In the current climate, there seems to be a shift towards eating dried foods such as pasta, bread and rice which, while cheap and non-perishable, may not be the healthiest option. I do understand that many families are facing financial difficulties and in extreme situations, people must make do with what they can.
Just because our financial situation may limit what we can buy, we can still strive to eat the healthiest diet possible within our budget. Root vegetables, canned fish, organ meats, seasonal fruit and vegetables, nuts and seeds are all affordable and packed with nutritional goodness! As always, avoid refined foods such as sugars, trans fats and refined carbs.
The good news is that, from what I have experienced at least, supermarkets still seem to have good supplies of fresh, healthy foods. Another added bonus is due to the reduced number of shoppers, there seems to be more food discounted - perfect for saving money.
Sleep is one of the most important human functions, and one of the most mysterious. What we do know, however, is that adequate, quality sleep is vital for human health and plays a part in supporting the immune system (5). Therefore, we should strive to improve the quality of our sleep and aim to get between 7-9 hours of sleep per night.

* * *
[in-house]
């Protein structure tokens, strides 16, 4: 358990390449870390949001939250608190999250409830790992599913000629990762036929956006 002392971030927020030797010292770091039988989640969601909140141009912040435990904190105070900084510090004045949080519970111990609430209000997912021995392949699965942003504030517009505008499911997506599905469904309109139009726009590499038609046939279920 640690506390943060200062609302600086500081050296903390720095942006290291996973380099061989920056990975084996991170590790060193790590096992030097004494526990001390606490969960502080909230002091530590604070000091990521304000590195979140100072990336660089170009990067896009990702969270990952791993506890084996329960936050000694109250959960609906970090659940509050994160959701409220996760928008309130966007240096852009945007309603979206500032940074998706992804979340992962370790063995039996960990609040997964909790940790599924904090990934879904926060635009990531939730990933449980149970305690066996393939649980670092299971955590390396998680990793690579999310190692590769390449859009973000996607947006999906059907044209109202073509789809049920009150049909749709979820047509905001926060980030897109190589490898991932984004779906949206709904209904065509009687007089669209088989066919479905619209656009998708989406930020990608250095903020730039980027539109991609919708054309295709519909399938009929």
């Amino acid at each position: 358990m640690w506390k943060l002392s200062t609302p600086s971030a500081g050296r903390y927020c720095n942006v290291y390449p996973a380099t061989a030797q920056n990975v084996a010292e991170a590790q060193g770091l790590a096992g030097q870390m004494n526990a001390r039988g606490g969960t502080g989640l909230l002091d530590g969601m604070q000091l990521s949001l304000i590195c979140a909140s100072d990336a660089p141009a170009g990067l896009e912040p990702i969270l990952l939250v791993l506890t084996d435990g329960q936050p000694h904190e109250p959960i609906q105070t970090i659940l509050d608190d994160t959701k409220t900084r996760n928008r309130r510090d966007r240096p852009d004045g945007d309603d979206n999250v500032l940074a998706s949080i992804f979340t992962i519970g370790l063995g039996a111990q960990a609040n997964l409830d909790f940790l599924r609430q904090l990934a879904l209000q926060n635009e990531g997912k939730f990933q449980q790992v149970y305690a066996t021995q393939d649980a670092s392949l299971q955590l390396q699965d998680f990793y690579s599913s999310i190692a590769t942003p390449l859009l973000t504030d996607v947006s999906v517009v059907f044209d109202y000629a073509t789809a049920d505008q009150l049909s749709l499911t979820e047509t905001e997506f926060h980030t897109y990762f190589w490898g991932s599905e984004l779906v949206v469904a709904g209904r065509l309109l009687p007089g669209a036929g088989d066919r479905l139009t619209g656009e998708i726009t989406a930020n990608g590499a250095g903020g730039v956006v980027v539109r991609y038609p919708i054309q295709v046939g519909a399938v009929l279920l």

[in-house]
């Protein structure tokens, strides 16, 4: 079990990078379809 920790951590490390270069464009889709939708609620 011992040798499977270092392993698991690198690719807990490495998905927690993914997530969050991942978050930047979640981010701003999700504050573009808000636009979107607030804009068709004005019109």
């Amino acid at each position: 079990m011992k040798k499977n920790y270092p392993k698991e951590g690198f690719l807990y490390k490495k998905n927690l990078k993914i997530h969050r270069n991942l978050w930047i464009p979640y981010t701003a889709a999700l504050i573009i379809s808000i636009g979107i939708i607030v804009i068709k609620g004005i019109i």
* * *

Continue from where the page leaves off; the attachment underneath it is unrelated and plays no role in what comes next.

To improve your sleep health, aim to:
Sleep when it is dark. Our circadian rhythm is innately linked to the changes of night and day. Aim to be asleep just after darkness sets in and awake when it begins to get lighter. 8 hours of sleep from 3 am to 11 am is not the same as 8 hours of sleep from 11 pm to 7 am (6).
Keep your room cool. As we fall asleep out core temperature drops and a cooler room may help to facilitate this. Try to keep the ambient temperature of your bedroom a cool 18C (7).
Avoid bright light 2-3 hours before bed. Bright light can interfere with our circadian rhythm as our body perceives it as daylight. If you are using your phone or light-emitting device at night see if you can shift the light to a warmer hue (8). Alternatively, stick to books! It might be wise to stay away from the news for a while!
There are two "types" of stress: acute and chronic. I say "types" because they are essentially the same thing, just that chronic stress is prolonged and acute stress is, well, acute. It is the difference between stressing over bills, money, relationships or the coronavirus, and the stress induced by exercise, a fright or a cold shower.